With more than a million homes headed for foreclosure, and hundreds of thousands more in the process or repossessed, how long can lenders put off dumping these properties?
There are two main views on that question, and neither is particularly reassuring.
One group says a breaking point will come in the second or third quarter: The supply of these distressed homes will get so big that banks and mortgage servicers will have no choice but to begin moving more borrowers into foreclosure and working through their stockpiles of seized collateral.
Others say banks' reluctance to record losses, combined with the government's continued attempts to stem the foreclosure tide, could prolong the situation for years.
"When the shadow inventory will hit the market and what the impact will be are still the big unknowns," said Dan Reynolds, the director of business development at LAMCO, a Littleton, Colo., company that manages repossessed properties for banks. "The scary thing is that if they don't deal with it, the problem just gets larger and larger."
First American CoreLogic, an analytics unit of the Santa Ana, Calif., title insurer First American Corp., has estimated that 1.7 million homes make up the shadow inventory — properties that have been repossessed, are in foreclosure, or are seriously delinquent. This supply is not included in the official measure of inventory — amounting itself to 3.75 million homes — listed in Multiple Listing Services across the country.
Reynolds, a former vice president of mortgage lending at Merrill Lynch, said banks are trying to figure out how to unload the shadow inventory without causing housing prices to plummet. "We're in a situation where no one has pointed out how to fix this problem, and the only strategy they have is to slow things down to get their arms around it," he said.
George Schwartz, an executive vice president at ServiceLink, a Pittsburgh firm that services defaulted mortgages, is one of those who say something must give, and soon.
"These loans just are not coming out of the foreclosure process, so the real estate-owned inventory is declining when we ought to see it increasing," Schwartz said. Meanwhile, "servicers are looking at their servicing costs going through the roof," he said.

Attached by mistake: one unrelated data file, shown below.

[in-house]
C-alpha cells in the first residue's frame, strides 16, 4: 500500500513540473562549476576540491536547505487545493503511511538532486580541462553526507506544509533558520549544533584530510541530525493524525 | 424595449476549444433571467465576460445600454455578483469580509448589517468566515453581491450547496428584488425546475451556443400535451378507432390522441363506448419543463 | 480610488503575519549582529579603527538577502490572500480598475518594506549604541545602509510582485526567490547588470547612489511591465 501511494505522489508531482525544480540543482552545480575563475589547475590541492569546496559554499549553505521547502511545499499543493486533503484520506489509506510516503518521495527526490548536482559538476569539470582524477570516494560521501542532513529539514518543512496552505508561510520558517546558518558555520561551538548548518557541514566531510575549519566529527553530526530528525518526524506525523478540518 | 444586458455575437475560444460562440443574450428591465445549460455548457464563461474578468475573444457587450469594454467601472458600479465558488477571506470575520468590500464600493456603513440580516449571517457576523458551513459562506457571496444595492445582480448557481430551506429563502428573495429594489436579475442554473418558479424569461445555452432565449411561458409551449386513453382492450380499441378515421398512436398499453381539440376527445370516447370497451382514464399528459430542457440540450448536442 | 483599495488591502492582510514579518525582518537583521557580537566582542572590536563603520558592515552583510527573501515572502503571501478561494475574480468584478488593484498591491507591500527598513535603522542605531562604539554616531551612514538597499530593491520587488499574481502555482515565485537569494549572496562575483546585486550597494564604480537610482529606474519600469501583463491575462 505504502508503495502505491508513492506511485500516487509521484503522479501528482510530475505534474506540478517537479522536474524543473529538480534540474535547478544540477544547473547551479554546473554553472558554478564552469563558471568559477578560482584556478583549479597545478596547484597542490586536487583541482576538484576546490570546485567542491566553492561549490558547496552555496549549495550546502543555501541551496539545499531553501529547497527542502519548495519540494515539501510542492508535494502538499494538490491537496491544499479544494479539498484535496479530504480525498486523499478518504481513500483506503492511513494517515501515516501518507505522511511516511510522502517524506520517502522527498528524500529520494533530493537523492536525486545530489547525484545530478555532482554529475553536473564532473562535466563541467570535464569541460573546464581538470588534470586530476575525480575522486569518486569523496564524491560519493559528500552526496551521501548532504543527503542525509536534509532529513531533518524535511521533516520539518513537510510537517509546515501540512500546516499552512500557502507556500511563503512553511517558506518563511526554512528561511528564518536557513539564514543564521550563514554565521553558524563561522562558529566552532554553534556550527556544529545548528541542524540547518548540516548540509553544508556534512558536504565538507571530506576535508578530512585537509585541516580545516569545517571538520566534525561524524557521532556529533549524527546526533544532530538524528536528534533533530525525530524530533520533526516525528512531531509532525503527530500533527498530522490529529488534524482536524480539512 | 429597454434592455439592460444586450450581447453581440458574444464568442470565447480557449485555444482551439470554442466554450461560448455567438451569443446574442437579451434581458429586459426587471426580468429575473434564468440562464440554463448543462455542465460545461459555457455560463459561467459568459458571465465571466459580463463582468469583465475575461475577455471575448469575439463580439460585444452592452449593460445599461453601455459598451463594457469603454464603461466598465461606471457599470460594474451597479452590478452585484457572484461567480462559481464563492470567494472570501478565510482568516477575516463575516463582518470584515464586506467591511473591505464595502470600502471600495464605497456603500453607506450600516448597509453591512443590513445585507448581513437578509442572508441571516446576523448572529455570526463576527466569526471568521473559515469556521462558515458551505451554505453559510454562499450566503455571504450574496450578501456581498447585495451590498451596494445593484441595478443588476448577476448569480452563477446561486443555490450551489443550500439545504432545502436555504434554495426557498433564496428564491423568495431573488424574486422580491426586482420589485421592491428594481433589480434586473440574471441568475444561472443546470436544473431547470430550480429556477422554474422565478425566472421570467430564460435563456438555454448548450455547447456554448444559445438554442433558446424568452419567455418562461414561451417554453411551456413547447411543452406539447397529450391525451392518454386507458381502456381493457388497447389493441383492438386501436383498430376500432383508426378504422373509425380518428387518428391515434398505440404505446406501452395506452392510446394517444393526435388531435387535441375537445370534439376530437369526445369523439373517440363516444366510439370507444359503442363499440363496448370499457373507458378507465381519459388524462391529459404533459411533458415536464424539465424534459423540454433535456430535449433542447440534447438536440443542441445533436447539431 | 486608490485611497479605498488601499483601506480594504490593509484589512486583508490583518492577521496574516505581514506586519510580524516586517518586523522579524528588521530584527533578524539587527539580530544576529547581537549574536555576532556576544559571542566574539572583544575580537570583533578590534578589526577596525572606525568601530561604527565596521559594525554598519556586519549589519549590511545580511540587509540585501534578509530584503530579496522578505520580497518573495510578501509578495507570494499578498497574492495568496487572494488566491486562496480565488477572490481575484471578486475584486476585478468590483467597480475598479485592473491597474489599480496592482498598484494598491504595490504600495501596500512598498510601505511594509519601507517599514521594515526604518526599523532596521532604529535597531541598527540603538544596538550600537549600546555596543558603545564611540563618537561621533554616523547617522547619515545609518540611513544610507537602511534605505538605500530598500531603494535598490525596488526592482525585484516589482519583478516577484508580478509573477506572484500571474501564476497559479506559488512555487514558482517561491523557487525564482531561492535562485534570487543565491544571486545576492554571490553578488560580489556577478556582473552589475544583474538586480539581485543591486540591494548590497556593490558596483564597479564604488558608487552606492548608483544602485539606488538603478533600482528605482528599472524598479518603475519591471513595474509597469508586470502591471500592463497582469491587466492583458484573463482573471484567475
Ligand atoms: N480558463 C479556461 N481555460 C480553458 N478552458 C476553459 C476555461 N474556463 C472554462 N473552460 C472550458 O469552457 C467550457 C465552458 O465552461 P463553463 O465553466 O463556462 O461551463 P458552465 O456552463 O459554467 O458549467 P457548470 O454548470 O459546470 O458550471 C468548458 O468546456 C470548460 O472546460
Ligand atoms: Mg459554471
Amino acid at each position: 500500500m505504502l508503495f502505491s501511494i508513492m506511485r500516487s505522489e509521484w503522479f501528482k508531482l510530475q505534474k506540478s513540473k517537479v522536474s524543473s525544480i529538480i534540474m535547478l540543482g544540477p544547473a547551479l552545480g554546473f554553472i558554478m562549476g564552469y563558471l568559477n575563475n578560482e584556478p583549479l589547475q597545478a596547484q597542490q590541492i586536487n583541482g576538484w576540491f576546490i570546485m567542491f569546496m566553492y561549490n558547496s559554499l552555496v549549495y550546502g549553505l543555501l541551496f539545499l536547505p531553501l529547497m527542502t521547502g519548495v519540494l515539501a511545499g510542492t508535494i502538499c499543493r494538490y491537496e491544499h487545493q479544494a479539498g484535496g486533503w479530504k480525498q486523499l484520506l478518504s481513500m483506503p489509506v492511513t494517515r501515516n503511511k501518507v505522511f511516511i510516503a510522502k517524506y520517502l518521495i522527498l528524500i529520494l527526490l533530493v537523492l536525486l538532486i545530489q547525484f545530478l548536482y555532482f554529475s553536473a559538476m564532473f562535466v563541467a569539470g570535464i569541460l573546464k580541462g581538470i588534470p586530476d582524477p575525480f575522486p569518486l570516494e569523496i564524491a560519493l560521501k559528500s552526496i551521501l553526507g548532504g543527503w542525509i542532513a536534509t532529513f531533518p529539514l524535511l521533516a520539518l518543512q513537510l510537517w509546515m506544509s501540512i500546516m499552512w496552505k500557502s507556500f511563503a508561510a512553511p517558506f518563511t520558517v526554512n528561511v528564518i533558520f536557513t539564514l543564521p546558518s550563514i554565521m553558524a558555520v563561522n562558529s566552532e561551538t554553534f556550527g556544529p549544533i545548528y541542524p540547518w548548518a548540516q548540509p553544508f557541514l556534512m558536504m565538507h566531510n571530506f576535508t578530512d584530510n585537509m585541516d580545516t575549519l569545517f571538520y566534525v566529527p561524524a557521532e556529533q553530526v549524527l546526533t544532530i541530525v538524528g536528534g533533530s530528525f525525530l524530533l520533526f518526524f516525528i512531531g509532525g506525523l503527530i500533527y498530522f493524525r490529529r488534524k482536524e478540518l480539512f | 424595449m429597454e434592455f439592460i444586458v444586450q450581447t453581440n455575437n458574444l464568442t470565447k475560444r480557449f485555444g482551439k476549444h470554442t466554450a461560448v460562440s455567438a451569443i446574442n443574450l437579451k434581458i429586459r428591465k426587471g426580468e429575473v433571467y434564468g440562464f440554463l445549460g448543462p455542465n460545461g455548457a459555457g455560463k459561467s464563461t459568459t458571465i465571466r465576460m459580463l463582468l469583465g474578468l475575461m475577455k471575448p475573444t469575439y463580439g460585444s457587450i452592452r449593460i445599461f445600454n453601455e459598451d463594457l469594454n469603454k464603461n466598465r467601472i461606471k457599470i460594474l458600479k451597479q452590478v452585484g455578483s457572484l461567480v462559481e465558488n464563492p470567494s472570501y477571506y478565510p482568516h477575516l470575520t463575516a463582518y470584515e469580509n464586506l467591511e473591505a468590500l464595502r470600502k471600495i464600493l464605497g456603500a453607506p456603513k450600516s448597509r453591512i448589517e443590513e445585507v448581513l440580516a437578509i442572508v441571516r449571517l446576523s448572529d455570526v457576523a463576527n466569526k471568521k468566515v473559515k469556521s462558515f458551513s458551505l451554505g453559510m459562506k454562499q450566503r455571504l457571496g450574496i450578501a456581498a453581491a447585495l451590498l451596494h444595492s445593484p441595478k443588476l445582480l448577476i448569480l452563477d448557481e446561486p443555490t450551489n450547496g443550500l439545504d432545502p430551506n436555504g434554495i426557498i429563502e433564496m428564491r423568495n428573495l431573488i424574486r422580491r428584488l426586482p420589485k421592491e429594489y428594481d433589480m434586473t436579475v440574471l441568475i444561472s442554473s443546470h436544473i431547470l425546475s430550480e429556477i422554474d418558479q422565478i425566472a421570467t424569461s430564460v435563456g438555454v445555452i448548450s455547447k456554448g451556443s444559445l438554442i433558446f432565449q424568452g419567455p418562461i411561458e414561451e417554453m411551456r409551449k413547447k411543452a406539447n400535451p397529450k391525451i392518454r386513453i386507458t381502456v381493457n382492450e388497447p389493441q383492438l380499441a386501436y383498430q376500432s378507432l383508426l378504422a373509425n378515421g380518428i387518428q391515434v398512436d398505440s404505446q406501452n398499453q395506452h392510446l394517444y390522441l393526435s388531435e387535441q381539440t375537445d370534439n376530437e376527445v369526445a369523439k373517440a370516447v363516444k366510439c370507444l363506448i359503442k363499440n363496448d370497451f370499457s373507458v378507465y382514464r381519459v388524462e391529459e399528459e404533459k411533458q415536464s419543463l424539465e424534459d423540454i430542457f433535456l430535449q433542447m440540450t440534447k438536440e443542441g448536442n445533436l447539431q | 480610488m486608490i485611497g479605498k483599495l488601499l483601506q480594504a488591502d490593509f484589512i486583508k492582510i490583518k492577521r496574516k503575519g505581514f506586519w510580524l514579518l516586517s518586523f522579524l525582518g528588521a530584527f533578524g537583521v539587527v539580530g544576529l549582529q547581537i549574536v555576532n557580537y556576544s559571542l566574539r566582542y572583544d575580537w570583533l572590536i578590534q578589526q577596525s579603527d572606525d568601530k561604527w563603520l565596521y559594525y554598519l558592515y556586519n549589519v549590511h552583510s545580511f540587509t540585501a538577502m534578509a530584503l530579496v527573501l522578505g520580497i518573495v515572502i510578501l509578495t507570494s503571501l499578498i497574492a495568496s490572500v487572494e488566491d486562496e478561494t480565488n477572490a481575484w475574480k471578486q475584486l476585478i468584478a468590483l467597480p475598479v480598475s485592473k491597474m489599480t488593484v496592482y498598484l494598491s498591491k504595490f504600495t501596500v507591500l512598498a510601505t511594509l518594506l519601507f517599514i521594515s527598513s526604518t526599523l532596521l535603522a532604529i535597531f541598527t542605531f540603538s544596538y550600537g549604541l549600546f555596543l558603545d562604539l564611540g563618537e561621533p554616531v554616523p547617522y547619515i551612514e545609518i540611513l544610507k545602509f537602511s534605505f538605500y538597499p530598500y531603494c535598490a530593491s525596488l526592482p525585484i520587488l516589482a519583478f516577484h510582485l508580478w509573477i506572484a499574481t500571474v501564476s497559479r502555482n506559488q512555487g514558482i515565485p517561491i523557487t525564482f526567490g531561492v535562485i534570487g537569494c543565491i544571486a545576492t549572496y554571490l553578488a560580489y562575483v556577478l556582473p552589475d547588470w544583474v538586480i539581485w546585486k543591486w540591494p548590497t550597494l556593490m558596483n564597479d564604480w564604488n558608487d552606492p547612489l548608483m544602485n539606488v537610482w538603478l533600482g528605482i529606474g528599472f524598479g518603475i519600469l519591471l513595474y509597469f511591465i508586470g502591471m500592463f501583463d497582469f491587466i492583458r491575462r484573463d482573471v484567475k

"There is a view that the REO volume is going to spike, and the question really becomes, when do we think the tide will turn? I think it will come late in the second quarter, because servicers kept a lot of borrowers in limbo because no one wanted to throw people out of their homes at Christmastime," Schwartz said. (ServiceLink is a unit of Fidelity National Financial, a Jacksonville, Fla., title insurer.)
Diane Pendley, a managing director at the rating agency Fitch Ratings, agreed that the industry is likely to step up dispositions somewhat. "There's a huge inventory of 90-plus [-day] defaults, and the servicers will have to move more of these properties into liquidation and finally sell them this year," she said. "It also appears that the market is there to absorb these properties."
Even so, Pendley sees strong reasons for the situation to drag on, and one of them is the Obama administration's Home Affordable Modification Program (HAMP).
"The time line for a recovery has been stretched out, because some of these government programs can't cleanly separate out the borrowers who can be saved from those who can't," she said. "Five years from now seems to be the time line for a lot of these servicers."